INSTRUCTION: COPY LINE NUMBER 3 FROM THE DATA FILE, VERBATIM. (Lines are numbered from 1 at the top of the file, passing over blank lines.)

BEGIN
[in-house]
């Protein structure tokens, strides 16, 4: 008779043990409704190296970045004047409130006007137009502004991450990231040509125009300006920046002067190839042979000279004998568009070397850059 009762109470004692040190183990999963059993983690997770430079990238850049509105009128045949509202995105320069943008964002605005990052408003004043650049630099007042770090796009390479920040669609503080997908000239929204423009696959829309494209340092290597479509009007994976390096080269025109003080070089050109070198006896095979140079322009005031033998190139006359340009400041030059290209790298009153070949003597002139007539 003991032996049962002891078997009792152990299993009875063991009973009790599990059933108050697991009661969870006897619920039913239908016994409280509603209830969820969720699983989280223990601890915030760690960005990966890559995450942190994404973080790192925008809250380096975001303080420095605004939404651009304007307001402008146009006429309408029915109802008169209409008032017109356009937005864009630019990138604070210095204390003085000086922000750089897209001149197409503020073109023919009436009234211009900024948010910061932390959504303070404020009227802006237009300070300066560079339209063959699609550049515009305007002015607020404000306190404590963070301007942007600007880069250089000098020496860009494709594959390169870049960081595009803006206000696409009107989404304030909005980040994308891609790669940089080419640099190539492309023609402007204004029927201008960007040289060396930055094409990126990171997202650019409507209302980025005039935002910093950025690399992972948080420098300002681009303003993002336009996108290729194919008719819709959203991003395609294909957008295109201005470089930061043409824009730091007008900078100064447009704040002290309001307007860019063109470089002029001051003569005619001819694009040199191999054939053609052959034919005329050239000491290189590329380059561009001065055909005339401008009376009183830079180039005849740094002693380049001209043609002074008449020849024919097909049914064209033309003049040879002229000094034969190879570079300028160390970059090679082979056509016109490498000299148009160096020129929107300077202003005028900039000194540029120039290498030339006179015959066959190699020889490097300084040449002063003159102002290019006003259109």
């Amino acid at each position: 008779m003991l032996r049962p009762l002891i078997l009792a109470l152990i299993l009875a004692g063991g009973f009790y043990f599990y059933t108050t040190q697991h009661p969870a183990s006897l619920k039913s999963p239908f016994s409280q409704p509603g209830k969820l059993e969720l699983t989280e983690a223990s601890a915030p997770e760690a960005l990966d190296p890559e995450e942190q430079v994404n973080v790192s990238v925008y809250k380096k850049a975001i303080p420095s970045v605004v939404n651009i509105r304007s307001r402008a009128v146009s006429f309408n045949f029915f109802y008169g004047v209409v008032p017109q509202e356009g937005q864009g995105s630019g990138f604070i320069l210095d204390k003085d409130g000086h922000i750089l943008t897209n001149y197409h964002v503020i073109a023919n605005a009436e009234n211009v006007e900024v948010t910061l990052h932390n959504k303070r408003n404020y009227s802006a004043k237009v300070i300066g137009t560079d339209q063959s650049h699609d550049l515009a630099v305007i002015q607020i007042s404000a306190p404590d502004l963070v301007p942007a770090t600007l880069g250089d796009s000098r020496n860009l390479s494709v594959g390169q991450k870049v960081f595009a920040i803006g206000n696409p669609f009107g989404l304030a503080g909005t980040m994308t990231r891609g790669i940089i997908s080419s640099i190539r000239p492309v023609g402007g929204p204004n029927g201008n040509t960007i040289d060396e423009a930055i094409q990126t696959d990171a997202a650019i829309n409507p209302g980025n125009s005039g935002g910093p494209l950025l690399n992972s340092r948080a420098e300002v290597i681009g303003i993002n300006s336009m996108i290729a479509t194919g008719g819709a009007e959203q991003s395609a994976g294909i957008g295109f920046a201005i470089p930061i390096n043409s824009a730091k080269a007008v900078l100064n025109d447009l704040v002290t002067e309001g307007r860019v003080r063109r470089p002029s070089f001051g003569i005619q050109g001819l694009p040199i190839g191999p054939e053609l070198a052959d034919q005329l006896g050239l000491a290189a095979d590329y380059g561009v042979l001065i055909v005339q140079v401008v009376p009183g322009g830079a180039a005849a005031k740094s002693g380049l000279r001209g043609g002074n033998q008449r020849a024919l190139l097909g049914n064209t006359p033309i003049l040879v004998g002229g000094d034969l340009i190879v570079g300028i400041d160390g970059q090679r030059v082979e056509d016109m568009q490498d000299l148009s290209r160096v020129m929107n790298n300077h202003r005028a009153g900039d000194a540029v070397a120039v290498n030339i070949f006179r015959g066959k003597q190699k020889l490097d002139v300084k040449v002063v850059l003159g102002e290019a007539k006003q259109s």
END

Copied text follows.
């Amino acid at each position: 008779m003991l032996r049962p009762l002891i078997l009792a109470l152990i299993l009875a004692g063991g009973f009790y043990f599990y059933t108050t040190q697991h009661p969870a183990s006897l619920k039913s999963p239908f016994s409280q409704p509603g209830k969820l059993e969720l699983t989280e983690a223990s601890a915030p997770e760690a960005l990966d190296p890559e995450e942190q430079v994404n973080v790192s990238v925008y809250k380096k850049a975001i303080p420095s970045v605004v939404n651009i509105r304007s307001r402008a009128v146009s006429f309408n045949f029915f109802y008169g004047v209409v008032p017109q509202e356009g937005q864009g995105s630019g990138f604070i320069l210095d204390k003085d409130g000086h922000i750089l943008t897209n001149y197409h964002v503020i073109a023919n605005a009436e009234n211009v006007e900024v948010t910061l990052h932390n959504k303070r408003n404020y009227s802006a004043k237009v300070i300066g137009t560079d339209q063959s650049h699609d550049l515009a630099v305007i002015q607020i007042s404000a306190p404590d502004l963070v301007p942007a770090t600007l880069g250089d796009s000098r020496n860009l390479s494709v594959g390169q991450k870049v960081f595009a920040i803006g206000n696409p669609f009107g989404l304030a503080g909005t980040m994308t990231r891609g790669i940089i997908s080419s640099i190539r000239p492309v023609g402007g929204p204004n029927g201008n040509t960007i040289d060396e423009a930055i094409q990126t696959d990171a997202a650019i829309n409507p209302g980025n125009s005039g935002g910093p494209l950025l690399n992972s340092r948080a420098e300002v290597i681009g303003i993002n300006s336009m996108i290729a479509t194919g008719g819709a009007e959203q991003s395609a994976g294909i957008g295109f920046a201005i470089p930061i390096n043409s824009a730091k080269a007008v900078l100064n025109d447009l704040v002290t002067e309001g307007r860019v003080r063109r470089p002029s070089f001051g003569i005619q050109g001819l694009p040199i190839g191999p054939e053609l070198a052959d034919q005329l006896g050239l000491a290189a095979d590329y380059g561009v042979l001065i055909v005339q140079v401008v009376p009183g322009g830079a180039a005849a005031k740094s002693g380049l000279r001209g043609g002074n033998q008449r020849a024919l190139l097909g049914n064209t006359p033309i003049l040879v004998g002229g000094d034969l340009i190879v570079g300028i400041d160390g970059q090679r030059v082979e056509d016109m568009q490498d000299l148009s290209r160096v020129m929107n790298n300077h202003r005028a009153g900039d000194a540029v070397a120039v290498n030339i070949f006179r015959g066959k003597q190699k020889l490097d002139v300084k040449v002063v850059l003159g102002e290019a007539k006003q259109s």